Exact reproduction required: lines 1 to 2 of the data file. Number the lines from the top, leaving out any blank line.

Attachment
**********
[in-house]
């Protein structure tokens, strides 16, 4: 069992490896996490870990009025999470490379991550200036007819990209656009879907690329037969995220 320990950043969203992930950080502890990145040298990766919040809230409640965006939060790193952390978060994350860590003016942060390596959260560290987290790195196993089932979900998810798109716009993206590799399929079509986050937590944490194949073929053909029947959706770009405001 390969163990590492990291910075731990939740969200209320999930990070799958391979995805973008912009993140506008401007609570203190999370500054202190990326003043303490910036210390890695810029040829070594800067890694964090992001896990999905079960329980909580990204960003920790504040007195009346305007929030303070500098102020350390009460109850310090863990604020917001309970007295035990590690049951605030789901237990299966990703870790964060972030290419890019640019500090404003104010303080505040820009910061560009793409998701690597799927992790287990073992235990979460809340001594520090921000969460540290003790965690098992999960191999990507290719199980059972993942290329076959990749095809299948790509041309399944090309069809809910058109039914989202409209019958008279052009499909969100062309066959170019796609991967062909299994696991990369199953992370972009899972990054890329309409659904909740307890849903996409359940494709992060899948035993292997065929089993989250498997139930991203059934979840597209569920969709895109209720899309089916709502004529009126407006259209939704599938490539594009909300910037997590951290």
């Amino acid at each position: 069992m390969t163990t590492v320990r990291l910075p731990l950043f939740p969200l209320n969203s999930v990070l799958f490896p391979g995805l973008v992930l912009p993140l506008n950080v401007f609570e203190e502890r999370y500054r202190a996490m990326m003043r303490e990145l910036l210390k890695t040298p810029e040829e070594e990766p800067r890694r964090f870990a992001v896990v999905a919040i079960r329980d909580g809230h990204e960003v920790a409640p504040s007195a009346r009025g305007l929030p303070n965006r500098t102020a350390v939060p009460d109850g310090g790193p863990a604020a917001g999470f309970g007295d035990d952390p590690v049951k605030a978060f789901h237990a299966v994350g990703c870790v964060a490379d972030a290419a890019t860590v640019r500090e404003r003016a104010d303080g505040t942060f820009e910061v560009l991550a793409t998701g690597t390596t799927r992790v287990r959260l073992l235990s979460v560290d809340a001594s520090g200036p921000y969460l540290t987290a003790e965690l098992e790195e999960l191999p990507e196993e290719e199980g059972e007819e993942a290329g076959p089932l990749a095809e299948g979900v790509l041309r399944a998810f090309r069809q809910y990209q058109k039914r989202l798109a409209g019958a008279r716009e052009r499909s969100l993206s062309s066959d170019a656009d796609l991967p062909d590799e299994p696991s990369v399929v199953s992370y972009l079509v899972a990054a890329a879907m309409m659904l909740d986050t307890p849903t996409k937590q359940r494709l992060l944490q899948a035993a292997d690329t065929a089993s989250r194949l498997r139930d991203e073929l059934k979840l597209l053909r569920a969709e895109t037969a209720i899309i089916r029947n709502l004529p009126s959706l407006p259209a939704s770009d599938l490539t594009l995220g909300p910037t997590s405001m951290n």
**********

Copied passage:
[in-house]
């Protein structure tokens, strides 16, 4: 069992490896996490870990009025999470490379991550200036007819990209656009879907690329037969995220 320990950043969203992930950080502890990145040298990766919040809230409640965006939060790193952390978060994350860590003016942060390596959260560290987290790195196993089932979900998810798109716009993206590799399929079509986050937590944490194949073929053909029947959706770009405001 390969163990590492990291910075731990939740969200209320999930990070799958391979995805973008912009993140506008401007609570203190999370500054202190990326003043303490910036210390890695810029040829070594800067890694964090992001896990999905079960329980909580990204960003920790504040007195009346305007929030303070500098102020350390009460109850310090863990604020917001309970007295035990590690049951605030789901237990299966990703870790964060972030290419890019640019500090404003104010303080505040820009910061560009793409998701690597799927992790287990073992235990979460809340001594520090921000969460540290003790965690098992999960191999990507290719199980059972993942290329076959990749095809299948790509041309399944090309069809809910058109039914989202409209019958008279052009499909969100062309066959170019796609991967062909299994696991990369199953992370972009899972990054890329309409659904909740307890849903996409359940494709992060899948035993292997065929089993989250498997139930991203059934979840597209569920969709895109209720899309089916709502004529009126407006259209939704599938490539594009909300910037997590951290």